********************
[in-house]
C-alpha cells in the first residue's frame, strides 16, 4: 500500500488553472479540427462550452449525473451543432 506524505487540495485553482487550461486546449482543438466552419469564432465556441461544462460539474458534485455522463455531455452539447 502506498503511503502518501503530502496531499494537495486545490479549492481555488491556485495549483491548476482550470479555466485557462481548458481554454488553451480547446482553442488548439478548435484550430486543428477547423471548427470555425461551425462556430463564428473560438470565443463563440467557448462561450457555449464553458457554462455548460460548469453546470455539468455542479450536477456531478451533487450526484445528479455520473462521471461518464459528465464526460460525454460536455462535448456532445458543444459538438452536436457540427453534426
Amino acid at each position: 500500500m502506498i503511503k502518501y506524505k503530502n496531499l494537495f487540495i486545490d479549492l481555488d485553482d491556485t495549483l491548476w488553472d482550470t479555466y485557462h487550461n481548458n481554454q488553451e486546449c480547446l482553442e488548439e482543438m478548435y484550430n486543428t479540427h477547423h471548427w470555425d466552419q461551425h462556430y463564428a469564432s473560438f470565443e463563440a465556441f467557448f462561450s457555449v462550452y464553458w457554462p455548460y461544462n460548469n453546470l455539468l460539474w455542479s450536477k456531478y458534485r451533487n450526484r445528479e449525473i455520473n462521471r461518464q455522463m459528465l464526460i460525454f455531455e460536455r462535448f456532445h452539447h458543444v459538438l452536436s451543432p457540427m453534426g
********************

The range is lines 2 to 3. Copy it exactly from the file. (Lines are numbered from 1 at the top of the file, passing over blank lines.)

C-alpha cells in the first residue's frame, strides 16, 4: 500500500488553472479540427462550452449525473451543432 506524505487540495485553482487550461486546449482543438466552419469564432465556441461544462460539474458534485455522463455531455452539447 502506498503511503502518501503530502496531499494537495486545490479549492481555488491556485495549483491548476482550470479555466485557462481548458481554454488553451480547446482553442488548439478548435484550430486543428477547423471548427470555425461551425462556430463564428473560438470565443463563440467557448462561450457555449464553458457554462455548460460548469453546470455539468455542479450536477456531478451533487450526484445528479455520473462521471461518464459528465464526460460525454460536455462535448456532445458543444459538438452536436457540427453534426
Amino acid at each position: 500500500m502506498i503511503k502518501y506524505k503530502n496531499l494537495f487540495i486545490d479549492l481555488d485553482d491556485t495549483l491548476w488553472d482550470t479555466y485557462h487550461n481548458n481554454q488553451e486546449c480547446l482553442e488548439e482543438m478548435y484550430n486543428t479540427h477547423h471548427w470555425d466552419q461551425h462556430y463564428a469564432s473560438f470565443e463563440a465556441f467557448f462561450s457555449v462550452y464553458w457554462p455548460y461544462n460548469n453546470l455539468l460539474w455542479s450536477k456531478y458534485r451533487n450526484r445528479e449525473i455520473n462521471r461518464q455522463m459528465l464526460i460525454f455531455e460536455r462535448f456532445h452539447h458543444v459538438l452536436s451543432p457540427m453534426g